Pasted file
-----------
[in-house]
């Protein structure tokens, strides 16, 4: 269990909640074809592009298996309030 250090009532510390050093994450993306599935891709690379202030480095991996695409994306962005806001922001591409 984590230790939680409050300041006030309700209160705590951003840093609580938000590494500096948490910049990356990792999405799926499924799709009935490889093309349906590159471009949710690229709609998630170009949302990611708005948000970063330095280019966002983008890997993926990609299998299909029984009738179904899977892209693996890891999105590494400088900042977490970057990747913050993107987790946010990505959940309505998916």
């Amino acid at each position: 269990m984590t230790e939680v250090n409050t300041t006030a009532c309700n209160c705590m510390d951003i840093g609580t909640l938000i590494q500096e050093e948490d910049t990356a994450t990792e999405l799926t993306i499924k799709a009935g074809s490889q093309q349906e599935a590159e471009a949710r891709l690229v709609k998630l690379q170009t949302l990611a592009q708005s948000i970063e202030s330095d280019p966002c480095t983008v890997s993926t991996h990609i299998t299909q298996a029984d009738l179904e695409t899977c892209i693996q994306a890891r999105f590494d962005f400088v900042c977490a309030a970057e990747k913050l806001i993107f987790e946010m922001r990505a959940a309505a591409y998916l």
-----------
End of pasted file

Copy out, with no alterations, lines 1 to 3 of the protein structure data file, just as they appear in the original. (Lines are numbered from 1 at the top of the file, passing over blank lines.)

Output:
[in-house]
């Protein structure tokens, strides 16, 4: 269990909640074809592009298996309030 250090009532510390050093994450993306599935891709690379202030480095991996695409994306962005806001922001591409 984590230790939680409050300041006030309700209160705590951003840093609580938000590494500096948490910049990356990792999405799926499924799709009935490889093309349906590159471009949710690229709609998630170009949302990611708005948000970063330095280019966002983008890997993926990609299998299909029984009738179904899977892209693996890891999105590494400088900042977490970057990747913050993107987790946010990505959940309505998916």
């Amino acid at each position: 269990m984590t230790e939680v250090n409050t300041t006030a009532c309700n209160c705590m510390d951003i840093g609580t909640l938000i590494q500096e050093e948490d910049t990356a994450t990792e999405l799926t993306i499924k799709a009935g074809s490889q093309q349906e599935a590159e471009a949710r891709l690229v709609k998630l690379q170009t949302l990611a592009q708005s948000i970063e202030s330095d280019p966002c480095t983008v890997s993926t991996h990609i299998t299909q298996a029984d009738l179904e695409t899977c892209i693996q994306a890891r999105f590494d962005f400088v900042c977490a309030a970057e990747k913050l806001i993107f987790e946010m922001r990505a959940a309505a591409y998916l």